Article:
With a coastline of over 3,000km, beaches in Vietnam shouldn’t be just about seafood, cocktail parties and sunbathing.
In the eyes of the Vietnamese the sea is holy, offering food to sustain life but threatening to take it away with a single wave at any moment.
Thanh Nguyen, a VnExpress photographer, spent five years on and offshore in central and southern coastal towns to document all aspects of beach life, and his close-ups depict the complicated relationship locals have with the sea.
Weather-beaten fishermen in Vietnam worship the mighty whale. They believe Mr. Whale (Ca Ong) is a guardian who protects them from dangers at sea and brings them bountiful catches.
Every year on lunar February 11th and 12th, people in the coastal commune of Nhon Hai in Binh Dinh Province make a pilgrimage to Nam Hai Temple where the remains of a sacred giant fish lie. They perform rituals to the fish and pray for a peaceful and fruitful year.
Fishermen in the central province of Quang Binh cast off, ready to set sail. Each crew has two to four members and can travel as far as 10 nautical miles out to sea.
They set off before sunset and return at 4 a.m. with fresh catches before the morning market opens.
A crew member asks for fresh water from another vessel in the Gulf of Tonkin. “Deep-sea fishing can take us offshore for a month,” said a captain. “Any time we meet, we help each other with food and water.”
Fishermen on the Sang Fist 01 are busy with a catch in the Gulf of Tonkin. They said its was the ship’s maiden voyage, and also its last. The owner has decided to return the modern, multi-billion dong steel-hulled vessel to the shipyard in favor of a wooden boat because he has encountered too many problems.
A tuna is unloaded from frozen storage at Hon Ro Port (Nha Trang) ready to be sold to traders who will pay from VND80,000 ($3.5) to VND120,000 ($5.3) per kilogram. To catch the fish, these men are at sea for up to a month around the fishing grounds surrounding the Paracel and Spratly islands.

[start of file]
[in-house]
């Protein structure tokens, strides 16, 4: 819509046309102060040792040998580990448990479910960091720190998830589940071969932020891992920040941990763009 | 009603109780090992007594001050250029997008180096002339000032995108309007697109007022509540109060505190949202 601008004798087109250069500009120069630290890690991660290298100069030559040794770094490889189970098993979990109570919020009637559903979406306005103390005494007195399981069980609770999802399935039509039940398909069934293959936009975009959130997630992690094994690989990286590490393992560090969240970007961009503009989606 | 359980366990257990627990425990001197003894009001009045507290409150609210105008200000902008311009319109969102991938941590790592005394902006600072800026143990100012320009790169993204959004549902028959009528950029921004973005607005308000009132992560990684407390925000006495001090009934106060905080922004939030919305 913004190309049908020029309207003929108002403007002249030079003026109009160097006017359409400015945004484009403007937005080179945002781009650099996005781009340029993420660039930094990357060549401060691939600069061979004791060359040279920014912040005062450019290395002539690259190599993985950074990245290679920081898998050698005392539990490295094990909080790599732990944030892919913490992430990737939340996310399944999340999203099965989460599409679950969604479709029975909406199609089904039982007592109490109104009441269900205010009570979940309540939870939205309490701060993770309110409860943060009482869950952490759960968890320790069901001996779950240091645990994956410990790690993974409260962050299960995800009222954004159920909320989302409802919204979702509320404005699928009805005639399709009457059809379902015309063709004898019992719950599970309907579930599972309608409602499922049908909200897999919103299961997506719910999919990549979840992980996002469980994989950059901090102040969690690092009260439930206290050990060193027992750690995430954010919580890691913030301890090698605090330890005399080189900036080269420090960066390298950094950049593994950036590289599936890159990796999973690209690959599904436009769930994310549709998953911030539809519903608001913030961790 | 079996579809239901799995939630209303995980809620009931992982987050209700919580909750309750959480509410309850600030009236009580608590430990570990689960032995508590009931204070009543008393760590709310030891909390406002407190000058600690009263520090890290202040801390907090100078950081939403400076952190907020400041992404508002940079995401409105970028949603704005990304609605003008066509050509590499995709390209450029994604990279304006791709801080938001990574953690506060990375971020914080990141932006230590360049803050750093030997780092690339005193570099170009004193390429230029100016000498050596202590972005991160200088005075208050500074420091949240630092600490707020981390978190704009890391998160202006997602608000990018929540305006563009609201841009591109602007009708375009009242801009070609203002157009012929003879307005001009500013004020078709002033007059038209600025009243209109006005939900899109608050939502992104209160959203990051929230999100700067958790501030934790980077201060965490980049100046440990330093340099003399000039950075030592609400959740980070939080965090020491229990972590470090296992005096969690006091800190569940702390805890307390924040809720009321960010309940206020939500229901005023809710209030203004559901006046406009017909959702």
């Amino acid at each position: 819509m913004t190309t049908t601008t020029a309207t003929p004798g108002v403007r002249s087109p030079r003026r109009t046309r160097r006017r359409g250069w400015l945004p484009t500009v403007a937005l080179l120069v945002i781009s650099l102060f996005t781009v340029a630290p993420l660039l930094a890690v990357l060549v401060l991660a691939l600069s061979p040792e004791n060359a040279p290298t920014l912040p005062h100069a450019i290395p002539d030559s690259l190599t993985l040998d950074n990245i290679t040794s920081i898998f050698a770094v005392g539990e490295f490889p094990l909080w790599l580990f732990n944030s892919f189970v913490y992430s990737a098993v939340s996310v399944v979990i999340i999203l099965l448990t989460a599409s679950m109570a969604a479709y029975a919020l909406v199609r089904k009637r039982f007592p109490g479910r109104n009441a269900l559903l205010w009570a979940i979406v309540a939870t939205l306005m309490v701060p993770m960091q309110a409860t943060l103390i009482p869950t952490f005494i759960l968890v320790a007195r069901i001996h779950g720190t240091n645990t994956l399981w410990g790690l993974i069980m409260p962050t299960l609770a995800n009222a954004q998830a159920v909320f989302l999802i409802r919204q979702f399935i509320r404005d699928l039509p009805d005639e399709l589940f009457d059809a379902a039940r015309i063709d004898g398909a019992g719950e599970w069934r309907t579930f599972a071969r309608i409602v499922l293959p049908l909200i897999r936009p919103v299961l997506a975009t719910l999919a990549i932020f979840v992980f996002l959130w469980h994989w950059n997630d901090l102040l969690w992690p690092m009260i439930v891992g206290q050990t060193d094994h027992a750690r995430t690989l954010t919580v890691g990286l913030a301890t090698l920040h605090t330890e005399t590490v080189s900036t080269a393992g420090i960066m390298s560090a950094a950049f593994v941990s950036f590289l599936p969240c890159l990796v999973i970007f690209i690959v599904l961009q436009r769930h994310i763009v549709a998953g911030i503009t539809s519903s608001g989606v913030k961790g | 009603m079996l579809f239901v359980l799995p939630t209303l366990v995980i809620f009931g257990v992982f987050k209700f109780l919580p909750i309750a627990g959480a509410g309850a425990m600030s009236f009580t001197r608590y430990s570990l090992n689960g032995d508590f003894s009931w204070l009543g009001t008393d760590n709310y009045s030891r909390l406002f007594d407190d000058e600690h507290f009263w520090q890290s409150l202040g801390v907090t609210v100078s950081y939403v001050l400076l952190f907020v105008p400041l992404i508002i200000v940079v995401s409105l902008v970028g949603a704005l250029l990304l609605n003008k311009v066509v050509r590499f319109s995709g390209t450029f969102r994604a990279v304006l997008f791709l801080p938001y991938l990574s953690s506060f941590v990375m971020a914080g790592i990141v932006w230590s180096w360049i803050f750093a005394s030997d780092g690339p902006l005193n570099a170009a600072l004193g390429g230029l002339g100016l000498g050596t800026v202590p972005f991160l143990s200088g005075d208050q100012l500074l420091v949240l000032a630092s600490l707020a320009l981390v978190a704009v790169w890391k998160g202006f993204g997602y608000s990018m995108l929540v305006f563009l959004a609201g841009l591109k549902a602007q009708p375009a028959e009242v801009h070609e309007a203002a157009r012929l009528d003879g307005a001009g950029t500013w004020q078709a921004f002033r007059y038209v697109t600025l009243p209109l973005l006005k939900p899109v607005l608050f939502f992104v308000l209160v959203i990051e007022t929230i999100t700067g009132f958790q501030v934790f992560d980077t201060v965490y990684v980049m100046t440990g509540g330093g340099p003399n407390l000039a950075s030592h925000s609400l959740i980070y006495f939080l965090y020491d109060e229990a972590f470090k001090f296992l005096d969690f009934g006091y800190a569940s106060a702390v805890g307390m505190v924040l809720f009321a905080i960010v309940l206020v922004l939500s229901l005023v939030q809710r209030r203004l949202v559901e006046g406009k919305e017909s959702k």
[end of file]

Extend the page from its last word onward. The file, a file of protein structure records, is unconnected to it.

A soldier and a fishermen sleep on the side of a boat on their way to Phu Quy Island (Binh Thuan Province). Many people believe it is the best way to avoid sea sickness.
After a month of eating dried, these fishermen in Ninh Hoa (Khanh Hoa) finally sit down to a meal of rice and cooked meat. The locals have been hunting sharks for decades. “We don’t use any modern equipment and the sharks are very dangerous to catch,” said Le Van Tri, a 71-year-old fisherman. “Many of my friends have died fishing.”
Fishermen and their families look for traders to sell their anchovies to at Ca Na Port (Ninh Thuan Province). The area was about to be turned into an industrial park, but a multi-billion steel plant project was canceled earlier this year due to environmental concerns.
A man tries to escape a strong wave in Ro Hamlet (Phu Yen Province). Many people have abandond their homes as coastal storms and severe erosion caused by sand mining eat away at their land.
A family take pictures at sunset on a beach in Nha Trang, a popular tourist destination in Vietnam.
Fishermen in Quang Ngai Province always burn incense sticks to the Lord of the Sea before pulling their boats in for repairs. “Once the boat is fixed, we have to prepare offerings for the Lord,” said a local. “We also choose the best time and date for the ceremonial launch to pray for lucky sailing.”
“Mermaids” Le Thi Na and Nguyen Thi My dance in an aquarium in Nha Trang. These shows are a relatively new trend in the tourist city and involve the women diving in a 6-meter-deep tank of seawater for 10 minutes. “We have to sacrifice out skin for the performance,” said Na in a blue custom. “Most of us have to change jobs after two or three years.” After four years, the senior mermaid decided to change careers and become a tour guide.
A member of the Regional Maritime Search and Rescue Co-Ordination Center No. 4 (Khanh Hoa) stands on the side of a rescue vessel. They are responsible for the roughest seas around the south-central coast and Spratly Islands.
Thanh Nguyen, Nhung Nguyen